1. Jeffrey, “precision” is rarely called for in the serving of the liturgy (and I mean serving in the Eastern sense that encompasses both what we call “altar servers” and the major ministers.) To the extent that we talk about “precision” it’s largely a metaphor… and perhaps not that useful a metaphor. Beter to talk of “obedience to the rubrics,” “accordance with the rubrics,” etc.?

        Fortescue’s remark (quoting Martinucci) is thus:

        A remark by Martinucci about the behaviour of servers in church may be noted with advantage here: “They should avoid too much precision or affectation, or such a bearing as befits soldiers on parade rather than churchmen. They must certainly do all gravely and regularly; but if they behave with too punctilious a uniformity the sacred functions look theatrical.”

        And lest someone accuse contemporary EF servers of being often “theatrical” we have to be careful to remember that it’s not present day theatricallity (much influenced by naturalism in acting) that’s being referred to but the more highly artificial theatricality of the time.

  17. I’m 26, male, a graduate student, single, and one of those ex-Catholics so often bellyached about. I enjoy this blog, though I don’t get involved in the commenting due to the nasty atmosphere provided by a few on here. As a disclaimer, I will say my tastes run to the Anglo-Catholic/trad-Catholic, though I believe my observations are more or less impartial:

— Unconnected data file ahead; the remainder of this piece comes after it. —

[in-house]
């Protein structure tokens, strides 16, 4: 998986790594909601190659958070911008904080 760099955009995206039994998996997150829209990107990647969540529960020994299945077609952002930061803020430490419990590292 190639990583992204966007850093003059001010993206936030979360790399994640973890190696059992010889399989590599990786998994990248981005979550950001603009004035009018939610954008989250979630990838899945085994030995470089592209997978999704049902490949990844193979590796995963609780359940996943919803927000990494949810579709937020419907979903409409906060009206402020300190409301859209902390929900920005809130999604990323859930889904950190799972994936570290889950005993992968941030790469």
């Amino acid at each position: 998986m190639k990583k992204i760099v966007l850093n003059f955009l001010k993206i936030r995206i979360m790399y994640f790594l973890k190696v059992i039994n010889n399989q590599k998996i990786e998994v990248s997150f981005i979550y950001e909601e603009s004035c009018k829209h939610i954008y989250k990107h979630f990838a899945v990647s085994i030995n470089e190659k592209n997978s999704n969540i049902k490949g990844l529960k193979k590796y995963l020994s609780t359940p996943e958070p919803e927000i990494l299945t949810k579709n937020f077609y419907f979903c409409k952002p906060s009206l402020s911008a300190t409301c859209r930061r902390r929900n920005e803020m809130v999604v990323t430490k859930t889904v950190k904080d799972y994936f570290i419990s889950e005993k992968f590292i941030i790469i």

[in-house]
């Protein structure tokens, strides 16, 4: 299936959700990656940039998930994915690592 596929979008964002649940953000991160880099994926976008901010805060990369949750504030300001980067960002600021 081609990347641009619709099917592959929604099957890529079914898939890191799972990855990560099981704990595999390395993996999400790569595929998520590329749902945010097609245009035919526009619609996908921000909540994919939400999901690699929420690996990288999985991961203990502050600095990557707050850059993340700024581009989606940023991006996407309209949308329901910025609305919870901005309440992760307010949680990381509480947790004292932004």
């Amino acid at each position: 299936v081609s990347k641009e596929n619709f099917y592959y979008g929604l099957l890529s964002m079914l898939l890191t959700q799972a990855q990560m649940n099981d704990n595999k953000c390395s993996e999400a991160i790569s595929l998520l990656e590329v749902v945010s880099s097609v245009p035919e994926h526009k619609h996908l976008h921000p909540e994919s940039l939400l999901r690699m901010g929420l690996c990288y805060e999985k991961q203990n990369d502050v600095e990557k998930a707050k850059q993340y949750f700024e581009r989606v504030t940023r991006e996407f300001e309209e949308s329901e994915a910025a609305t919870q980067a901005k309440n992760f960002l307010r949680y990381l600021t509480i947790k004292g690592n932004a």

First thing to keep in mind, when discussing my generation, is that we’d rather fornicate and abuse controlled substances than go to church. Sorry, but the bulk of my generation does not have an interest in religion. Period. Some Sundays, I know I’D even rather be out doing that myself. The point is, that you aren’t going to get ALL of us, or even most of them. That’s ok!

    From an early age, my favorite hymns were chant or “organ songs”. Though I didn’t know why, I hated to hear one priest say something different from another during the Mass. So every young person wants tradition, chant, and Latin, right?

    Wrong. So wrong. A good number of my Catholic friends my age love Glory & Praise music and hate the new translation. Most don’t go to Mass anyway, though. My protestant friends are split evenly between traditional and praise music. So, about our preferences, let me say: WE DON’T HAVE ANY! We’re oh-so diverse. We’ll go where we as individuals want.

    If you take nothing else away from my comment, take this: my generation can’t stand b___s__t. When someone is faking piety in a grand show of either lace or emotion, we get turned off. When someone is condescending to us, we know and we get turned off. What young, believing, people REALLY want is to be adult believers in an adult church. Not “adult” as one ideology or another defines it, but being treated as equals, and not a commodity, by our fellow worshipers.

      1. J. Thomas, I do find so much BS in popular religion, though I do NOT limit it to one end of the spectrum or the other. BS is, to me:

        – Traditionalists asserting how much better and holier We are than Them
        – Progressives asserting how much better and holier We are than Them
        – Leadership who talk about how “welcoming” their church is, when the congregation doesn’t care about you being there
        – Congregations who “welcome the young people” – but only so we can stay forever and make lots of babies!
        – Traditionalism because “nothing should ever change ever”
        – Stale 1970s progressivism because “nothing should ever change ever”

        I could go on. And on.

        Honestly, I’m not very proud of our generation overall. But one area where I do boast is that we have a talent for sniffing out BS, and we will run from it. That’s the biggest thing people who want to attract our demographic need to learn.